Sheila Kambobe is a development professional with more than 15 years of experience working in African nations in senior leadership, advisory, coordination, and implementation roles at local and international levels. She has expertise in several areas such as results-based programme development, capacity development, policy advocacy, youth and children programming, elections, governance, and peacebuilding programmes. She is also an MBBI member and passionate ‘change-maker’. 

Good morning Sheila, thanks for the time taken to participate in this interview. To begin with, could you tell me a bit about yourself? Your education, personal background…Who is Sheila Kambobe?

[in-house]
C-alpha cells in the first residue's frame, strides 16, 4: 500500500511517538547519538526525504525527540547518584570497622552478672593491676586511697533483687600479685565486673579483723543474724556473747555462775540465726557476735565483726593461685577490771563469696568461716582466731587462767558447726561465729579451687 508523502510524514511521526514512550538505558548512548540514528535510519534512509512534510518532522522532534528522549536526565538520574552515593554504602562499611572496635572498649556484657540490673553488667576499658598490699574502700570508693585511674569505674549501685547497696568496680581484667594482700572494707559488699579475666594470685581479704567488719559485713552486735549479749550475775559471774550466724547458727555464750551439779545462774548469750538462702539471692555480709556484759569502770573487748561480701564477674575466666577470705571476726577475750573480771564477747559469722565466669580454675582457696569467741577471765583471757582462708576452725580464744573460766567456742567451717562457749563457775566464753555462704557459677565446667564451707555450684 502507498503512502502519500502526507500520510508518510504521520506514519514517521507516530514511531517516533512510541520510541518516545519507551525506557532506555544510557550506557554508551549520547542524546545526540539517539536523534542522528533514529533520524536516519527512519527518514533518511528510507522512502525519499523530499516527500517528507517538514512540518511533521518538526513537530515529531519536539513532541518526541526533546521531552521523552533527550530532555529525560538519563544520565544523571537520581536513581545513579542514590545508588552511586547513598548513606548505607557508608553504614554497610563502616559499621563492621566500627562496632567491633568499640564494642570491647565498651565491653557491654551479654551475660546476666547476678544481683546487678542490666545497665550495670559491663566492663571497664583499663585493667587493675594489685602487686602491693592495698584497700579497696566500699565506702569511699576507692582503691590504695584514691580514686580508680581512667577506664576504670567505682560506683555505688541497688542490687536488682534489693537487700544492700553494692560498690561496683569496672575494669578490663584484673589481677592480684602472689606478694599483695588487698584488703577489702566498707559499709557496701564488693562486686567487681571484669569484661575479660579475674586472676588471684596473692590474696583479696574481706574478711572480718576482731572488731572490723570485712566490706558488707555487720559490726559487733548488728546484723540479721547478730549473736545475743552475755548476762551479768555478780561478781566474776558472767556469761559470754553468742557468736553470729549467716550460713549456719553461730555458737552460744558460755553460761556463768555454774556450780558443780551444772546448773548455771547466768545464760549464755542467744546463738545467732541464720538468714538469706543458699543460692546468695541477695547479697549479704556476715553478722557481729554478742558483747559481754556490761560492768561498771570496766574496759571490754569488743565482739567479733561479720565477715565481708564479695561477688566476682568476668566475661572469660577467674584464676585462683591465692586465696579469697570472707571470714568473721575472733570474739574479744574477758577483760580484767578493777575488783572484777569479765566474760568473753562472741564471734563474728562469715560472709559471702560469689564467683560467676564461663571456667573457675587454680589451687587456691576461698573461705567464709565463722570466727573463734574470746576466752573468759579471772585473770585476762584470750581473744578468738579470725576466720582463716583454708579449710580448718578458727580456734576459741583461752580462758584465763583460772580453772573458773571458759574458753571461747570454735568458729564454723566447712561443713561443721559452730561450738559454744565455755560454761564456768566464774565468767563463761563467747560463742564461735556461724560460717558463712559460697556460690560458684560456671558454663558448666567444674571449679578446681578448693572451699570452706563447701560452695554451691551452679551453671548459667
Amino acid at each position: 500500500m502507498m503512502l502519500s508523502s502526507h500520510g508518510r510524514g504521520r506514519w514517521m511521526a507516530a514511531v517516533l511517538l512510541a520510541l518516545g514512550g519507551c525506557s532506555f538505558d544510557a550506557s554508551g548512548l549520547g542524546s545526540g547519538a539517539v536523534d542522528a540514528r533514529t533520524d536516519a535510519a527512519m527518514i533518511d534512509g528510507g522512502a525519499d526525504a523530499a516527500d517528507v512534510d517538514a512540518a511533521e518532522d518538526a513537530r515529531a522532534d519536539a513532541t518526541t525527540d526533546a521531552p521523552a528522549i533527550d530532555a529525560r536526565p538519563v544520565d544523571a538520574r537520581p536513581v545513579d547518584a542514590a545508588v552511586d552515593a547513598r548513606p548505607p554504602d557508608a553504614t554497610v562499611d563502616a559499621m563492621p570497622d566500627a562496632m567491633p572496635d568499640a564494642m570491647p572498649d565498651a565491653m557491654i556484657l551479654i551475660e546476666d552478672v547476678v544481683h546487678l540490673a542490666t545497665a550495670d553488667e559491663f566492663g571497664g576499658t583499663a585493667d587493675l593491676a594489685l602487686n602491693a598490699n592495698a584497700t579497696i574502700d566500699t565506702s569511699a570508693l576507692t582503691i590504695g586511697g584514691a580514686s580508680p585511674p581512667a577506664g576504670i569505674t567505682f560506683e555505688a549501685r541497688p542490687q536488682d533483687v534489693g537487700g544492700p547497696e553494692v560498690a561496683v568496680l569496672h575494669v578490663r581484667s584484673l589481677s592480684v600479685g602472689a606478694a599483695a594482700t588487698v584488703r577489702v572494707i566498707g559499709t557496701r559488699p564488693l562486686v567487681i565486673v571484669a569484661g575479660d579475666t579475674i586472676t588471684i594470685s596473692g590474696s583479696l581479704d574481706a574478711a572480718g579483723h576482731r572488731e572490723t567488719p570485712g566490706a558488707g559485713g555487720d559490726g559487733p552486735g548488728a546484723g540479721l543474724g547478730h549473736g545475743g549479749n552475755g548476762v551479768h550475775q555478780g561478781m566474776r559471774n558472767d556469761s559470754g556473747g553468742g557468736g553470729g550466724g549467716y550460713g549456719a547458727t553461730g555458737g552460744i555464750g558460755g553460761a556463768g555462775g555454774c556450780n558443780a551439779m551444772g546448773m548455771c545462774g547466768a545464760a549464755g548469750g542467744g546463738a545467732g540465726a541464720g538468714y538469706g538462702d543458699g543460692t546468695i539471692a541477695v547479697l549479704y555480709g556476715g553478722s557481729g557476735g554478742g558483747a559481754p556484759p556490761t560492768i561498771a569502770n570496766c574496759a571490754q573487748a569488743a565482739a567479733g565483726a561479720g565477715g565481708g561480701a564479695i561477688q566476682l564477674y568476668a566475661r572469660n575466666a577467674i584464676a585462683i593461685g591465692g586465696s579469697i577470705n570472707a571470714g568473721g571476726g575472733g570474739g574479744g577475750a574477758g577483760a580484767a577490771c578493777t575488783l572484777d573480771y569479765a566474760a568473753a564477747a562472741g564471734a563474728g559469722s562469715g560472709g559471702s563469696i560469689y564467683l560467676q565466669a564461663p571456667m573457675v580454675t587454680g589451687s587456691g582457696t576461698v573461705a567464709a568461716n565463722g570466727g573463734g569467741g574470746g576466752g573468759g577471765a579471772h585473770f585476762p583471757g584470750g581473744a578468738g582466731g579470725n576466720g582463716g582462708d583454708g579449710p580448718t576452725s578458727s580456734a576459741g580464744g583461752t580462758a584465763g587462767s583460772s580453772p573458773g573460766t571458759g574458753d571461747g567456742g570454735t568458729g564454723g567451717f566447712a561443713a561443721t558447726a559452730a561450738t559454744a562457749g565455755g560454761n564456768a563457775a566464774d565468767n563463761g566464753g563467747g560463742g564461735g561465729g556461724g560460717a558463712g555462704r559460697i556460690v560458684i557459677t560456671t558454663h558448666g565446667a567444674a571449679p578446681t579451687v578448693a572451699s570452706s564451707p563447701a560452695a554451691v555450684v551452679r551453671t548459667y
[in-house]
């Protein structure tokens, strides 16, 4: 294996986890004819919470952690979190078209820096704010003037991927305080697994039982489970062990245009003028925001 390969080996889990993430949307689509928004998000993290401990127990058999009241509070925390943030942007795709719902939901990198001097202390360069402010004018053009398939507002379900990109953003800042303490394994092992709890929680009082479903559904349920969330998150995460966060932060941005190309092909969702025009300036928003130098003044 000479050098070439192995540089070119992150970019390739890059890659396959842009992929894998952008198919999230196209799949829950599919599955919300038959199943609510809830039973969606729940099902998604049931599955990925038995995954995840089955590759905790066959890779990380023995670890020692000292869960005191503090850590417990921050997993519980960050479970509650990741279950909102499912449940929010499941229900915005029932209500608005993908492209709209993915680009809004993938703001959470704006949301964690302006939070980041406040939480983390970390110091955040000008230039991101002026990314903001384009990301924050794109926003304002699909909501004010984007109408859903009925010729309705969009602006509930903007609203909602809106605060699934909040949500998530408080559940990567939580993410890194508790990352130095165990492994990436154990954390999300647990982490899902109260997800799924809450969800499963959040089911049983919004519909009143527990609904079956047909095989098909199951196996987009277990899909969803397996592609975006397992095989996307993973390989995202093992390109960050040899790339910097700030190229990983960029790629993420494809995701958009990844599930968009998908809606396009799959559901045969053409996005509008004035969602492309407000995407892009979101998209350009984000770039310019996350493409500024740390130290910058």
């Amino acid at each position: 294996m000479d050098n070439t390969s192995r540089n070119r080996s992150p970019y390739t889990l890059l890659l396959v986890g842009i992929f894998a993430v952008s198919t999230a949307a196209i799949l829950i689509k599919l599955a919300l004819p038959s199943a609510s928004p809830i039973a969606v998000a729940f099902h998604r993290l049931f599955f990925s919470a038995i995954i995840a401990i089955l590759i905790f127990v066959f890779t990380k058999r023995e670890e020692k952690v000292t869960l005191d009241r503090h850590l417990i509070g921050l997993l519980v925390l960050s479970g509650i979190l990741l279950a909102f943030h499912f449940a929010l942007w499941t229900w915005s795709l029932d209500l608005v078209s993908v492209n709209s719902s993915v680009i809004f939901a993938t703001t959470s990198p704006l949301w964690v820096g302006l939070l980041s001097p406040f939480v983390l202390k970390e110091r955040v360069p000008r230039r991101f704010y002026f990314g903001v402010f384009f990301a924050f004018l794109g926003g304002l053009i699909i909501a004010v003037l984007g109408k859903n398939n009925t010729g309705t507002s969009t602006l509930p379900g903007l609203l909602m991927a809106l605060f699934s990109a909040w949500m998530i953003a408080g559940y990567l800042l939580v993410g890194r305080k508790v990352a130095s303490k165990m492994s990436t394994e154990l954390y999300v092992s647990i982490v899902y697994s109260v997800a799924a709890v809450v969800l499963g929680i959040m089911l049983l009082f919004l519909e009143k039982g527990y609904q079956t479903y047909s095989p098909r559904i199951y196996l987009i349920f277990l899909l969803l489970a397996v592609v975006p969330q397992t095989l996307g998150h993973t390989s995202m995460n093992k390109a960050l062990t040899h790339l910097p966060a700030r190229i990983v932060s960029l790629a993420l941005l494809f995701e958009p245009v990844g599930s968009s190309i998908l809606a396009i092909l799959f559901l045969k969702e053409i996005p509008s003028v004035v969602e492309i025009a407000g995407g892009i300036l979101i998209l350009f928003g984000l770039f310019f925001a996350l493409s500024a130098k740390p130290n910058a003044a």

I am a Zambian woman and Development professional. I earned my education in Zambia, undertaking my bachelor studies in Education at the University of Zambia. Later on, I joined a local NGO based in Lusaka, the Christian Children’s Fund, dealing with health and education issues for children. After having spent some time working in Zambia, I had the opportunity to serve as a Young United Nations volunteer in East Timor. There, I was an Election Officer and, exactly on that occasion, I developed my interest in working in post-conflict countries, as East Timor was transitioning at the time from a conflictual situation to hold democratic elections and to run its own affairs with its own government. Before going further with my career, I decided to complete my academic education with a Master in Social Development at the University of New South Wales, in Australia. Afterward, I operated in another post-conflict country, Cambodia, before returning to Zambia. In my home country, I collaborated with various local NGOs involved with children’s educational issues and the development of less privileged communities. Currently, I am working at the United Nations Mission in South Sudan.